Life’s not as simple as ‘Just do it’ but Nike with their ubiquitous slogan do have a point, and there is certainly value in any message which focuses our attention away from the black hole of procrastination.
It would be fair to say that most things that are worth doing, because they are worth doing well, are going to require a little thought, planning and evaluation but all too often just getting started is the most important step.
And so it was with huge pleasure that I was able to gain inspiration for my assembly this week from a group of our Year 9 girls who had ‘just done it’!
Having been motivated by an urge to help society, they were inspired to raise money for JK Rowling’s charity Lumos. From this initial idea, the girls then planned their event, pitched it to school leaders, budgeted, ordered materials, prepared activities, promoted and finally delivered a day of Halloween activities, including craft, STEM and even doing the time-warp!
These girls achieved something which even qualified teachers worry about doing well.
We are all guilty of procrastination. Some say that if you haven’t begun to tackle the task you are thinking about within five seconds, then you won’t. Five seconds doesn’t seem to give us much of a chance as that essay looms over us, but maybe the suggestion that just starting something can be the difference between success and failure, has value.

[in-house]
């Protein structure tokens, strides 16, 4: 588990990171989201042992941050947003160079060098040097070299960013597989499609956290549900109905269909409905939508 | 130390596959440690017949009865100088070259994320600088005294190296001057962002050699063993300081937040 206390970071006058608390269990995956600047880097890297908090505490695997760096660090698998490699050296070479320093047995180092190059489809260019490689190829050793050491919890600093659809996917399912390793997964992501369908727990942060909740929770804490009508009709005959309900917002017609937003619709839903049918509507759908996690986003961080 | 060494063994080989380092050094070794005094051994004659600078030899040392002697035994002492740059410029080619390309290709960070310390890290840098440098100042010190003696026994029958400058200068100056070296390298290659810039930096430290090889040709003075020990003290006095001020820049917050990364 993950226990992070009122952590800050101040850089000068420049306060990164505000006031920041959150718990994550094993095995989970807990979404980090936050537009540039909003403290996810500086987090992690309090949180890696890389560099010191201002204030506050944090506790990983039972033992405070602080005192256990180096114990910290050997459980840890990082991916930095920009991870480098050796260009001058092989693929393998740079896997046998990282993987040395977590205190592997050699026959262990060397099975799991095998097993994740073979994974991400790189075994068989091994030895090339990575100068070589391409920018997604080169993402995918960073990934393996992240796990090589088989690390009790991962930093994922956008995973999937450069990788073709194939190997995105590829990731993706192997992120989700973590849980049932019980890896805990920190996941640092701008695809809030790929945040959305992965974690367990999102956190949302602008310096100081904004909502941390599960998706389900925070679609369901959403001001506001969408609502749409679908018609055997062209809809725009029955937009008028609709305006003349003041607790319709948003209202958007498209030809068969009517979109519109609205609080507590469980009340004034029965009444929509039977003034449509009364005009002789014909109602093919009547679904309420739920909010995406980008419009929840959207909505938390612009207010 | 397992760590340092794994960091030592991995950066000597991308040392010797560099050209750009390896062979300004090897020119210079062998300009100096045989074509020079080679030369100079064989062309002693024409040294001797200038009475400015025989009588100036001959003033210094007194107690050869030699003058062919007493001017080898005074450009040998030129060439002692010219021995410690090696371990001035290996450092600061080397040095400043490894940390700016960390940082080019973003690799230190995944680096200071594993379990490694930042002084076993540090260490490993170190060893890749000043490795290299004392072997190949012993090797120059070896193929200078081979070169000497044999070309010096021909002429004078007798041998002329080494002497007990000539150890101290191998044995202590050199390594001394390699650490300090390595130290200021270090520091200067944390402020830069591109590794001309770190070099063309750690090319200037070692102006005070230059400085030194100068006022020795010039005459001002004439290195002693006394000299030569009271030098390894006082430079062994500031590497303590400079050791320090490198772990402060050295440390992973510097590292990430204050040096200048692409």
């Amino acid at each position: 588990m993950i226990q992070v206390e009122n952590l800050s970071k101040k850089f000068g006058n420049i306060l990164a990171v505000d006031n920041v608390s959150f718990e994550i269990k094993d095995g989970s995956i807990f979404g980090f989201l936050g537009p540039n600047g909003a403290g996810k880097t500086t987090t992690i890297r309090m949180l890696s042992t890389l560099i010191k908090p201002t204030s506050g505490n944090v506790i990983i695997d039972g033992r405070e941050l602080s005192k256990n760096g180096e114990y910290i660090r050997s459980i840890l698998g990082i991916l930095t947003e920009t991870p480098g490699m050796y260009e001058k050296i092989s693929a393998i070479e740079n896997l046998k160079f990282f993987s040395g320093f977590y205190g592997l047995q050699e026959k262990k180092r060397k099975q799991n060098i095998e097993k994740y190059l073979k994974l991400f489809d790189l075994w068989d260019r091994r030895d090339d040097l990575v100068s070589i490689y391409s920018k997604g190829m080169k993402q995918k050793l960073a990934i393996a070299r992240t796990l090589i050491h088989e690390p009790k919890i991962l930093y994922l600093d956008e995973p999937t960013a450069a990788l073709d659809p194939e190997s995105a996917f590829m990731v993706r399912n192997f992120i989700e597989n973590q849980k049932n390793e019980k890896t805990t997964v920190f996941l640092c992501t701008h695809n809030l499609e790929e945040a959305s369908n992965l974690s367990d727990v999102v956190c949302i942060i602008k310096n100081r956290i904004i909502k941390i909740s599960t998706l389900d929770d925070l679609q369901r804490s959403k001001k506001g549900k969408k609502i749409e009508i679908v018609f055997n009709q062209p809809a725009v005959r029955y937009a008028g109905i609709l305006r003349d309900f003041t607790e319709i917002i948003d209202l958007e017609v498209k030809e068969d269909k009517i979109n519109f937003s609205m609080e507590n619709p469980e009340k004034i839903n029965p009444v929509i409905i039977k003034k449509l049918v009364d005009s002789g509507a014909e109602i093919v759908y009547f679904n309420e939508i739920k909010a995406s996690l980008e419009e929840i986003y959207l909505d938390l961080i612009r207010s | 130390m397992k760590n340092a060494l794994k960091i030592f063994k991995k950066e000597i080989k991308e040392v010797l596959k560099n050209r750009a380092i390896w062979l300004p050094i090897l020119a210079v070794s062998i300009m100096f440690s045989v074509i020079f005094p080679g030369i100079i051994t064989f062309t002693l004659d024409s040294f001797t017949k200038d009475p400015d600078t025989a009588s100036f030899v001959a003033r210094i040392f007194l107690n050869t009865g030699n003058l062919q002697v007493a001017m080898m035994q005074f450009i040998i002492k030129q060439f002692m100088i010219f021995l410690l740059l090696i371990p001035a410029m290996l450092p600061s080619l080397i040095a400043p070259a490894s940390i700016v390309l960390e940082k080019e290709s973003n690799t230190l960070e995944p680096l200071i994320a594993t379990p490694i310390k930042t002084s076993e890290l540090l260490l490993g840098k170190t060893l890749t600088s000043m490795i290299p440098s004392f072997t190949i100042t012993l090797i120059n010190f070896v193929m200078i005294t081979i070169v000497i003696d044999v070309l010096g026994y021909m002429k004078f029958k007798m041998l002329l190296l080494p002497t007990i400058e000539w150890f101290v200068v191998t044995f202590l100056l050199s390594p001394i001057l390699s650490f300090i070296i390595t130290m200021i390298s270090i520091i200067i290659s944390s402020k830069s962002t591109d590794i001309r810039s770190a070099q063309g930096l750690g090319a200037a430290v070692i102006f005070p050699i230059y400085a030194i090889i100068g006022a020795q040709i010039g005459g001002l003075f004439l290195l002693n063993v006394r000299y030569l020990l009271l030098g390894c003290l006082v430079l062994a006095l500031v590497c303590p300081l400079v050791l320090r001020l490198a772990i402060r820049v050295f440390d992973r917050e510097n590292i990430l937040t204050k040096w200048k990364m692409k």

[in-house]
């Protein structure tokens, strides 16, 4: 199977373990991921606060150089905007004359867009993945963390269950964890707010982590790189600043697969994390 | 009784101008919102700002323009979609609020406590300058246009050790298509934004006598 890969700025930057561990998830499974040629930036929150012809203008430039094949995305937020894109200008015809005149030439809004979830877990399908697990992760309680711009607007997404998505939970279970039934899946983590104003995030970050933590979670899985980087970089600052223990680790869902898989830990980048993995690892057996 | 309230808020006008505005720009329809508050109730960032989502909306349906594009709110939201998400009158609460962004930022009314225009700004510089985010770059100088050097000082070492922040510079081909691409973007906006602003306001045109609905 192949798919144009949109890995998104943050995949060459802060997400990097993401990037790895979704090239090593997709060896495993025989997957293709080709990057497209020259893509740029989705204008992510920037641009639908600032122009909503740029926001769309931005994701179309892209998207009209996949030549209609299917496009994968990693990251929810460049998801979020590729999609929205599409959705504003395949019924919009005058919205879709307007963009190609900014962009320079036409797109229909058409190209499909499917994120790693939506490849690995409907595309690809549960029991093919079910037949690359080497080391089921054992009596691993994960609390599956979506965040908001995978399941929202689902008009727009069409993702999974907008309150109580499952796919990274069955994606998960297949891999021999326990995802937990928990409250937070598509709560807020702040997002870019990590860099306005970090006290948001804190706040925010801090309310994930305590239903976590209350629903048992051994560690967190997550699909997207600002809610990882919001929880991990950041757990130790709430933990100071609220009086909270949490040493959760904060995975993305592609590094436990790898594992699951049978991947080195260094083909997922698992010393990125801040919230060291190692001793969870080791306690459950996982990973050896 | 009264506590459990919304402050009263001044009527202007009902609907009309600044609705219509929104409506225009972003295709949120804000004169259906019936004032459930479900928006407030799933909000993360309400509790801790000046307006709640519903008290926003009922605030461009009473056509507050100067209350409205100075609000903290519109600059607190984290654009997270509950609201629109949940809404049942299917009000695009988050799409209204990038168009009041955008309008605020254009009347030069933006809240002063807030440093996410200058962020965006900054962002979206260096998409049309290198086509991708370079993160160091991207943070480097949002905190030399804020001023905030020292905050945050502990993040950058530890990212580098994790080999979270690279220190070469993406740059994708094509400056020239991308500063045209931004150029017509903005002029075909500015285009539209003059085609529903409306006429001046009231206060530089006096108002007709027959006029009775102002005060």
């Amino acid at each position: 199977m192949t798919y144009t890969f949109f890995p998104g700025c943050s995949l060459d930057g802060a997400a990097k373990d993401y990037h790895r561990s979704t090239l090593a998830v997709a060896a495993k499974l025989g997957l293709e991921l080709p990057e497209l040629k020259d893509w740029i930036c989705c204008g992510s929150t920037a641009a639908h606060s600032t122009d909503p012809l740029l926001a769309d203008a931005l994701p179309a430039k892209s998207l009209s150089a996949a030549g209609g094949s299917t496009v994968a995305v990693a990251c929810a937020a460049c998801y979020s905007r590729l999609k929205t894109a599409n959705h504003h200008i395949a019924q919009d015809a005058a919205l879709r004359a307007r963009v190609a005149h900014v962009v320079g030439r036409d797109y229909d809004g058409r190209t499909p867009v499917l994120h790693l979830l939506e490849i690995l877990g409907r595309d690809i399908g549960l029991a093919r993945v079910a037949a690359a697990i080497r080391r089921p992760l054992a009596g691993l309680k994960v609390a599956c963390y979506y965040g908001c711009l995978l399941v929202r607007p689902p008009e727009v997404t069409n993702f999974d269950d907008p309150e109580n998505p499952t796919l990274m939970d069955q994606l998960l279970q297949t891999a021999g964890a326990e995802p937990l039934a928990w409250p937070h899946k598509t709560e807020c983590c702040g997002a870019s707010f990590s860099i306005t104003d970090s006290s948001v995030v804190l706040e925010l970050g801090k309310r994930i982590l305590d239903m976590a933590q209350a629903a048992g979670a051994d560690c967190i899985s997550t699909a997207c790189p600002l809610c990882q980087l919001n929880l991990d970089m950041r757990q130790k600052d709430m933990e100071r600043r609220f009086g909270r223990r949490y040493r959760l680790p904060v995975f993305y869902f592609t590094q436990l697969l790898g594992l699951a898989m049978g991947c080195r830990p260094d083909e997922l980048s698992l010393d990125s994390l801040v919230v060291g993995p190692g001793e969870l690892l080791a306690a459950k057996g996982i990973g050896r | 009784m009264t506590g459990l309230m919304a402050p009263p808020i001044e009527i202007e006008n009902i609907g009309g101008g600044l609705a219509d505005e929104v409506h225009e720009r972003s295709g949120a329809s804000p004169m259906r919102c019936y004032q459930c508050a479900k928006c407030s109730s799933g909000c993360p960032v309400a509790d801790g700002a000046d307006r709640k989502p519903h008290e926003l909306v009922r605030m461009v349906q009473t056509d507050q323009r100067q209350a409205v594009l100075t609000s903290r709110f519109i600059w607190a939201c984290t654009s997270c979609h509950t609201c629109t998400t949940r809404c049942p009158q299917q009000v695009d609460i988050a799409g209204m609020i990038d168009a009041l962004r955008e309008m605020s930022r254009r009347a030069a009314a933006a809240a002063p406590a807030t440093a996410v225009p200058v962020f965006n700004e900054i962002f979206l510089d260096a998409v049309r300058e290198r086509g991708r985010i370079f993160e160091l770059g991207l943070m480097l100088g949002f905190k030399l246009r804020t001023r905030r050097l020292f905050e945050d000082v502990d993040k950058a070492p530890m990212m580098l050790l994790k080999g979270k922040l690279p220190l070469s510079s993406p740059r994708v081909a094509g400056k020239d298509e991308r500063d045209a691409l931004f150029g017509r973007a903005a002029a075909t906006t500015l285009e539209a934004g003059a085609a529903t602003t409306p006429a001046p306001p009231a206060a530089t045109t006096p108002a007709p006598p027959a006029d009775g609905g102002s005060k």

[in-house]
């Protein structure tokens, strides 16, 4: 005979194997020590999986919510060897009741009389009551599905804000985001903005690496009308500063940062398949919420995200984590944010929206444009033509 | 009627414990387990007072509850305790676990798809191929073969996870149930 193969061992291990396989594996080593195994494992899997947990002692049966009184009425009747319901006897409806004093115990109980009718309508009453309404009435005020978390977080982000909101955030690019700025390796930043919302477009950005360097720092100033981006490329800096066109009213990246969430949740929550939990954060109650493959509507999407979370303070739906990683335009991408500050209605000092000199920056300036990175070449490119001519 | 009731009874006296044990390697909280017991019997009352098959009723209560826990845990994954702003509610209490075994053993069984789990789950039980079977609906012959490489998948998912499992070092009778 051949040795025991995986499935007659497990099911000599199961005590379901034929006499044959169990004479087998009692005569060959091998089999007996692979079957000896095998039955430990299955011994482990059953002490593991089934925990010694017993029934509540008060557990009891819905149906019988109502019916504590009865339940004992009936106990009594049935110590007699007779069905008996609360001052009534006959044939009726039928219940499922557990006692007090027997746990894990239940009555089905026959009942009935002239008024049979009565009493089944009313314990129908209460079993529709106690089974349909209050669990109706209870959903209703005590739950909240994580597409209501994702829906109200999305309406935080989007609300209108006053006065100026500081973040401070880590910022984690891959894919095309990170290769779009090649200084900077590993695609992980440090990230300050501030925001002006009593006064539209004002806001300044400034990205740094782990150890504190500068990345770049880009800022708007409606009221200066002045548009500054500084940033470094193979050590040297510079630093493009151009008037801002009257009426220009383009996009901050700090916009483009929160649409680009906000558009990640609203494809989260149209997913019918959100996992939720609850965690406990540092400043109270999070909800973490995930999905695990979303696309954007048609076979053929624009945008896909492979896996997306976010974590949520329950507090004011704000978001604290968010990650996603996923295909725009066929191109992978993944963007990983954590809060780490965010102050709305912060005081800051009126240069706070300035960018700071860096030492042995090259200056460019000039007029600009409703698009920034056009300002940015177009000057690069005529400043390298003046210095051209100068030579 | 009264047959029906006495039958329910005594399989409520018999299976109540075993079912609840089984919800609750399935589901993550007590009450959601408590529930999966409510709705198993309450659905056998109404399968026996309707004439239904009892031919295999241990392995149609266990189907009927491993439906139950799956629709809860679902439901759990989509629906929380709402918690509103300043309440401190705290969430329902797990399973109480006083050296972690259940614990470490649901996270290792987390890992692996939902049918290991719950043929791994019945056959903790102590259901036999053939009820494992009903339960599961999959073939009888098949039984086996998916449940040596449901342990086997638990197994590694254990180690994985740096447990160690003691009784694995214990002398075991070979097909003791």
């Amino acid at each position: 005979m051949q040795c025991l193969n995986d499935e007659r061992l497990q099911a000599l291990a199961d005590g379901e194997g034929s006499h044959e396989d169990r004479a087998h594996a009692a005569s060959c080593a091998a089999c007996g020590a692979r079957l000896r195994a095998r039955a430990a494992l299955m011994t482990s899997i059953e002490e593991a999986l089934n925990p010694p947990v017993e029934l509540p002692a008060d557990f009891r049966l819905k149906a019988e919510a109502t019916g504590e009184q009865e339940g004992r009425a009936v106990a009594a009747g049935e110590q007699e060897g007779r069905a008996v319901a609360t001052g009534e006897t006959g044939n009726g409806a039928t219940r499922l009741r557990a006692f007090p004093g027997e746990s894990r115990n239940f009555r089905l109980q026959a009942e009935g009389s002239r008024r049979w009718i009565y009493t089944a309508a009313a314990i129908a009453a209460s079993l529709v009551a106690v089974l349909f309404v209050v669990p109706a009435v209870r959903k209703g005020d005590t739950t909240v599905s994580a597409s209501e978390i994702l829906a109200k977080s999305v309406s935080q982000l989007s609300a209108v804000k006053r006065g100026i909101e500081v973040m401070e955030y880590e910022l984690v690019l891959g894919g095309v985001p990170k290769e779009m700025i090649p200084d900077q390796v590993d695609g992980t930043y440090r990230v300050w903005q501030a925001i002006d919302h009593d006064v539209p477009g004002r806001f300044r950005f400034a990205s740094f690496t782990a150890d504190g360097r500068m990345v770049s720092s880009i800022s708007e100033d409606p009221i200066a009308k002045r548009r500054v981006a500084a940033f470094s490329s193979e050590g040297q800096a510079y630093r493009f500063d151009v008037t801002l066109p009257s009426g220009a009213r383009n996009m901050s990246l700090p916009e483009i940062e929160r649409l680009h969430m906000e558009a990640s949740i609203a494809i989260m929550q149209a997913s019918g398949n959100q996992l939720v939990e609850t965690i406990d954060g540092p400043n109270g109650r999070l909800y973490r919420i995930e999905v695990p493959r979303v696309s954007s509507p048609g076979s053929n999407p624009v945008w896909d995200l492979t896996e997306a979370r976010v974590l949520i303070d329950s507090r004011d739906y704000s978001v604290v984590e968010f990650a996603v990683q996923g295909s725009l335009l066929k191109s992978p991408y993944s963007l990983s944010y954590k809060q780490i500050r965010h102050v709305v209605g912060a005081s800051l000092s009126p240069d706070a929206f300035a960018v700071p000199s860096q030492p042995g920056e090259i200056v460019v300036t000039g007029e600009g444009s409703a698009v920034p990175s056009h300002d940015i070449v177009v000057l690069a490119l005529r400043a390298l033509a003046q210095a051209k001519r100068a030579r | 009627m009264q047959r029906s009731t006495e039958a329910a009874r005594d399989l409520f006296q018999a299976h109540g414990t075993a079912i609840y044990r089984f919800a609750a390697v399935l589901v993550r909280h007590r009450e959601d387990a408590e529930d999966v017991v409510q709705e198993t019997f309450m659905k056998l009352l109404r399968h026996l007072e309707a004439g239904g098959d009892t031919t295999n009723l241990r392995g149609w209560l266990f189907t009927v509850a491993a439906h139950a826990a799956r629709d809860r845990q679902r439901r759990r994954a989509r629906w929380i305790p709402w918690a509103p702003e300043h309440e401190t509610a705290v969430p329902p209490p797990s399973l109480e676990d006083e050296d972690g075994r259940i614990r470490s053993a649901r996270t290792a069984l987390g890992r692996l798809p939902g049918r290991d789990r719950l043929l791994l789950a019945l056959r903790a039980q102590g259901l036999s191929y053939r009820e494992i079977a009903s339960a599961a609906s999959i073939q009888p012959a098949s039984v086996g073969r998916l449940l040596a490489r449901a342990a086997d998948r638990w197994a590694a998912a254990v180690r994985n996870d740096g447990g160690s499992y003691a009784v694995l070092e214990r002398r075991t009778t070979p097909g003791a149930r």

The Zeigarnik effect is a well understood psychological phenomenon which has been investigated since the 1920s. This phenomenon was originally noticed by Lithuanian psychologist Bluma Zeigarnik as he observed that two waiters were able to recall, in detail, orders that were still outstanding but were unable to recall fulfilled orders. It demonstrated that if a task is begun, you are significantly more likely to remember it.
How many times have you dreaded the time you know it will take to complete an assignment only to find that once started, you rather enjoy it.
For me ‘Just do it’ isn’t about rushing in without thinking or planning, it isn’t about blindly running from one task to the next, ticking boxes, it is simply about the value of starting something, whether you plan to do more exercise, learn a new language, start a project at work or even just host a party.
There is a balance to be had between planning and doing and having that ‘Just do it’ mantra in the back of one’s head can be a helpful little nag when energy or confidence is flagging.
What is particularly pleasing to me is how this attitude is infectious, particularly in more familial environments such as Queen’s. This group of girls has been such an inspiration that another group of girls – a group of 6th formers in fact - who heard about their charity day are now planning on creating a similar event themselves.
My advice to them is ‘Just do it! – and plan along the way!’